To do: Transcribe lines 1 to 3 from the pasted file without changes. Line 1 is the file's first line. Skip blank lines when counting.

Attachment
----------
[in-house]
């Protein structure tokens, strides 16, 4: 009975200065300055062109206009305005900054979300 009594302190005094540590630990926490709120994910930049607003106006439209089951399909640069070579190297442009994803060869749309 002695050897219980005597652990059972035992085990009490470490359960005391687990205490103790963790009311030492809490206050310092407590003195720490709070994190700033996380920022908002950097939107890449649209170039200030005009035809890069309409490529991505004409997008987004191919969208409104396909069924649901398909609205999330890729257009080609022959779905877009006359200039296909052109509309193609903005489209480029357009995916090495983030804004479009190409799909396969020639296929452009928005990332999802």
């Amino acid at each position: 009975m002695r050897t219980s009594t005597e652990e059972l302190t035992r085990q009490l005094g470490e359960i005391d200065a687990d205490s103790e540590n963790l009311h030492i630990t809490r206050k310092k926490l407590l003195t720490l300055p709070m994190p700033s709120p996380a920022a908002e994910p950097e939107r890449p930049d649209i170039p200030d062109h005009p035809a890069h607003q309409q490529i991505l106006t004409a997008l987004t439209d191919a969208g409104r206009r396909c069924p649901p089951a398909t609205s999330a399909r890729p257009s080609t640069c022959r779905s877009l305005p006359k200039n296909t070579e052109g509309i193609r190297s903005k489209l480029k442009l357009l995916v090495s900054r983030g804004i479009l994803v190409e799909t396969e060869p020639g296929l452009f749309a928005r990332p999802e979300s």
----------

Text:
[in-house]
């Protein structure tokens, strides 16, 4: 009975200065300055062109206009305005900054979300 009594302190005094540590630990926490709120994910930049607003106006439209089951399909640069070579190297442009994803060869749309 002695050897219980005597652990059972035992085990009490470490359960005391687990205490103790963790009311030492809490206050310092407590003195720490709070994190700033996380920022908002950097939107890449649209170039200030005009035809890069309409490529991505004409997008987004191919969208409104396909069924649901398909609205999330890729257009080609022959779905877009006359200039296909052109509309193609903005489209480029357009995916090495983030804004479009190409799909396969020639296929452009928005990332999802």
């Amino acid at each position: 009975m002695r050897t219980s009594t005597e652990e059972l302190t035992r085990q009490l005094g470490e359960i005391d200065a687990d205490s103790e540590n963790l009311h030492i630990t809490r206050k310092k926490l407590l003195t720490l300055p709070m994190p700033s709120p996380a920022a908002e994910p950097e939107r890449p930049d649209i170039p200030d062109h005009p035809a890069h607003q309409q490529i991505l106006t004409a997008l987004t439209d191919a969208g409104r206009r396909c069924p649901p089951a398909t609205s999330a399909r890729p257009s080609t640069c022959r779905s877009l305005p006359k200039n296909t070579e052109g509309i193609r190297s903005k489209l480029k442009l357009l995916v090495s900054r983030g804004i479009l994803v190409e799909t396969e060869p020639g296929l452009f749309a928005r990332p999802e979300s």